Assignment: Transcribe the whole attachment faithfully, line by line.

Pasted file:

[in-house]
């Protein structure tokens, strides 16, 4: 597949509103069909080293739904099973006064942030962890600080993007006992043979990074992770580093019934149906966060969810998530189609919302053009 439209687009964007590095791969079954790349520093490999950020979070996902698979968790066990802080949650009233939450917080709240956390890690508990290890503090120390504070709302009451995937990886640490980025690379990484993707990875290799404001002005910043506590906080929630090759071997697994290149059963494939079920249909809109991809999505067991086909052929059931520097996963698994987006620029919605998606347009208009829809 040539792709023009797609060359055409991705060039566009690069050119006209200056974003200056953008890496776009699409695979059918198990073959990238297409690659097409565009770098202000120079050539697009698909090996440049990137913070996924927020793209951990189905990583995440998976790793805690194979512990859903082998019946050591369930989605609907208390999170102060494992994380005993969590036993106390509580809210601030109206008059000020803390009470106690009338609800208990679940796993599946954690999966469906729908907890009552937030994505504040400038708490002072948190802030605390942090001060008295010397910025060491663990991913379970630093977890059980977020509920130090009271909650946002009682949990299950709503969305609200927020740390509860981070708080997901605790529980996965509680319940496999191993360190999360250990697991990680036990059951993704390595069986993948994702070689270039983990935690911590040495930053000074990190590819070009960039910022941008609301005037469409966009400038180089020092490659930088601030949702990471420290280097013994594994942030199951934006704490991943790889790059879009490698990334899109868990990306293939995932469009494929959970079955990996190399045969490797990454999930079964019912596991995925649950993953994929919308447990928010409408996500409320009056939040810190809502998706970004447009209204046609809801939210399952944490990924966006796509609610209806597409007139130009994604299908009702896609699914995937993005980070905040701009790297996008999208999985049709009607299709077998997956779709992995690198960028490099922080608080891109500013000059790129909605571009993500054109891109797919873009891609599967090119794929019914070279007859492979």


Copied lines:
[in-house]
């Protein structure tokens, strides 16, 4: 597949509103069909080293739904099973006064942030962890600080993007006992043979990074992770580093019934149906966060969810998530189609919302053009 439209687009964007590095791969079954790349520093490999950020979070996902698979968790066990802080949650009233939450917080709240956390890690508990290890503090120390504070709302009451995937990886640490980025690379990484993707990875290799404001002005910043506590906080929630090759071997697994290149059963494939079920249909809109991809999505067991086909052929059931520097996963698994987006620029919605998606347009208009829809 040539792709023009797609060359055409991705060039566009690069050119006209200056974003200056953008890496776009699409695979059918198990073959990238297409690659097409565009770098202000120079050539697009698909090996440049990137913070996924927020793209951990189905990583995440998976790793805690194979512990859903082998019946050591369930989605609907208390999170102060494992994380005993969590036993106390509580809210601030109206008059000020803390009470106690009338609800208990679940796993599946954690999966469906729908907890009552937030994505504040400038708490002072948190802030605390942090001060008295010397910025060491663990991913379970630093977890059980977020509920130090009271909650946002009682949990299950709503969305609200927020740390509860981070708080997901605790529980996965509680319940496999191993360190999360250990697991990680036990059951993704390595069986993948994702070689270039983990935690911590040495930053000074990190590819070009960039910022941008609301005037469409966009400038180089020092490659930088601030949702990471420290280097013994594994942030199951934006704490991943790889790059879009490698990334899109868990990306293939995932469009494929959970079955990996190399045969490797990454999930079964019912596991995925649950993953994929919308447990928010409408996500409320009056939040810190809502998706970004447009209204046609809801939210399952944490990924966006796509609610209806597409007139130009994604299908009702896609699914995937993005980070905040701009790297996008999208999985049709009607299709077998997956779709992995690198960028490099922080608080891109500013000059790129909605571009993500054109891109797919873009891609599967090119794929019914070279007859492979």